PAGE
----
This image from Opportunity's panoramic camera features the remains of the heat shield that protected the rover from temperatures of up to 2,000 degrees Fahrenheit as it made its way through the martian atmosphere.

January 11, 2005

This image from Opportunity's panoramic camera features the remains of the heat shield that protected the rover from temperatures of up to 2,000 degrees Fahrenheit as it made its way through the martian atmosphere. This two-frame mosaic was taken on the rover's 335th martian day, or sol, (Jan. 2, 2004).

The view is of the main heat shield debris seen from approximately 10 meters (about 33 feet) away from it. Many rover-team engineers were taken aback when they realized the heat shield had inverted, or turned itself inside out. The height of the pictured debris is about 1.3 meters (about 4.3 feet). The original diameter was 2.65 meters (8.7 feet), though it has obviously been deformed. The Sun reflecting off of the aluminum structure accounts for the vertical blurs in the picture.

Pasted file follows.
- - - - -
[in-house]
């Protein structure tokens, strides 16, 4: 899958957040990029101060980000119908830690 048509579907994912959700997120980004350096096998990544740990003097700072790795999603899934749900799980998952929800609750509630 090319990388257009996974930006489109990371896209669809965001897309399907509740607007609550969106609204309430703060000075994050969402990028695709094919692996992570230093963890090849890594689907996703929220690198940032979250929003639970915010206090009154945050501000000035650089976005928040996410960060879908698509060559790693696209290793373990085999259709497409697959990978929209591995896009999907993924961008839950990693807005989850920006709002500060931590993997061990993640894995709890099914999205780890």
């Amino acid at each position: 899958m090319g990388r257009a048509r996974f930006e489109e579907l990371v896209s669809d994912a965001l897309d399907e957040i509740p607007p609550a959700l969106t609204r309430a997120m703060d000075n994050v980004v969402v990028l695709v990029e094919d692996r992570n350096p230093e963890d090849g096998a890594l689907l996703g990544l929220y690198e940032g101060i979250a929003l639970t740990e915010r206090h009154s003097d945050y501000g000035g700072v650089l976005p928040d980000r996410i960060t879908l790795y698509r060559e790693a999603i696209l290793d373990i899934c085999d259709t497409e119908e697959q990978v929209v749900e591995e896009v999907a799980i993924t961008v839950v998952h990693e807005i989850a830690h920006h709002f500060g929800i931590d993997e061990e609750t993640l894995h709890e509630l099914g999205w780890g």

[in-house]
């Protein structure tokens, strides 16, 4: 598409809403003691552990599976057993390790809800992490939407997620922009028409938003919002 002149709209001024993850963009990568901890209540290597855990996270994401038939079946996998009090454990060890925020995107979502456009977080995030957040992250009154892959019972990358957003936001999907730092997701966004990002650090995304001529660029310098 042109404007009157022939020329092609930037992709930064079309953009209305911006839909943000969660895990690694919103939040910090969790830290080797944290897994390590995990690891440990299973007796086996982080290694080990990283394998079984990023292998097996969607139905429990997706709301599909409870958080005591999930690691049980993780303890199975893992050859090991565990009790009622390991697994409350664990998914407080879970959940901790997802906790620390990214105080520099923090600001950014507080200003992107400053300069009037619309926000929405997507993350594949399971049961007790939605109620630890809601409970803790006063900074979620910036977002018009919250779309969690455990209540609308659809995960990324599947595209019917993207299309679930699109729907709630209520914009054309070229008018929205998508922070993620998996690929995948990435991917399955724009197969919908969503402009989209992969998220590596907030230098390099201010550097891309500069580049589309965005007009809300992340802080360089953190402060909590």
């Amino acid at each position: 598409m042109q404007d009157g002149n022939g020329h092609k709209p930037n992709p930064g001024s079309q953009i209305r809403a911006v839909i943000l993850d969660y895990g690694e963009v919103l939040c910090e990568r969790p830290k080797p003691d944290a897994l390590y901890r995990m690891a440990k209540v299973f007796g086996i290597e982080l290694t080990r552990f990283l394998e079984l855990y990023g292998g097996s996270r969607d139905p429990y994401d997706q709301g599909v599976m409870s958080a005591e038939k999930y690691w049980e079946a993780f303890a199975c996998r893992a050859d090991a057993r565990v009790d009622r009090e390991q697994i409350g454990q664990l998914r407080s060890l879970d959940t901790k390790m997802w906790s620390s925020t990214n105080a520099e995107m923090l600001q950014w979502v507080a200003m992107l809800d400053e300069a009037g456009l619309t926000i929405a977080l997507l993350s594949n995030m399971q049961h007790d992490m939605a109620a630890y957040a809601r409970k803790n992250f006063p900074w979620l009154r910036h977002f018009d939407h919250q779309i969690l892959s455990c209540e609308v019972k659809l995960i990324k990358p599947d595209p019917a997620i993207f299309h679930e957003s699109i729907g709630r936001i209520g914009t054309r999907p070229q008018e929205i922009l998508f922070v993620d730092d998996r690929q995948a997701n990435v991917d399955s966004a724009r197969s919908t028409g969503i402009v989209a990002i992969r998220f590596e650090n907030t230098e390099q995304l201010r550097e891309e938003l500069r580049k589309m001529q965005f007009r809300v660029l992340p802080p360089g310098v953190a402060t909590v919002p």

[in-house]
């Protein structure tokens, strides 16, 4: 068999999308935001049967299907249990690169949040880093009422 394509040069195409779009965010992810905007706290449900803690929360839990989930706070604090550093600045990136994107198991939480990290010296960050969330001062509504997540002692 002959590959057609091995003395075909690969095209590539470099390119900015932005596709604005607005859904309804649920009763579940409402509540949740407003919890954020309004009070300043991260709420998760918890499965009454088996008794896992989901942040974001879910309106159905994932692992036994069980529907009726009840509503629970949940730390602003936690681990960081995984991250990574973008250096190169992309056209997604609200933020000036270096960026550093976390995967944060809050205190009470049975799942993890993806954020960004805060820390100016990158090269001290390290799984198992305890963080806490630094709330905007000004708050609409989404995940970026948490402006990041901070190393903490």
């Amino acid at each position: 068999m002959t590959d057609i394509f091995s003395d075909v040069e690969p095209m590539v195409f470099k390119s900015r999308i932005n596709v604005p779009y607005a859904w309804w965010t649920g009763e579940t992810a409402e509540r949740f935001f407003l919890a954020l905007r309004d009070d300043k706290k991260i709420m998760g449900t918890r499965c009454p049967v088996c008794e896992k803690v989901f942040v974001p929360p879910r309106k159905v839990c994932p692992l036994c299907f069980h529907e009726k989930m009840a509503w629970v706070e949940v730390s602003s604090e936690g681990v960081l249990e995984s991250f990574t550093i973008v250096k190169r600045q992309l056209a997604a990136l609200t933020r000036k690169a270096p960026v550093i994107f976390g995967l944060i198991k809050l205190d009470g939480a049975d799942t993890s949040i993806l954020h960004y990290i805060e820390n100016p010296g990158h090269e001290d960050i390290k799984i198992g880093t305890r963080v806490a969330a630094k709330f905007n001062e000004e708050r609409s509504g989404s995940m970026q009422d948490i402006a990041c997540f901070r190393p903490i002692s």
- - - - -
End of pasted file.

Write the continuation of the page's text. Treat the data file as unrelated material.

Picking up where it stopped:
Engineers who designed and built the heat shield are thrilled to see the hardware on the surface of Mars. This provides a unique opportunity to look at how the thermal protection system material survived the actual Mars entry. Team members used this information to compare their predictions to what really happened.

The image is an approximately true-color rendering generated using the panoramic camera's 600, 530 and 480 nanometer filters.

Credit

NASA/JPL-Caltech/Cornell

ENLARGE

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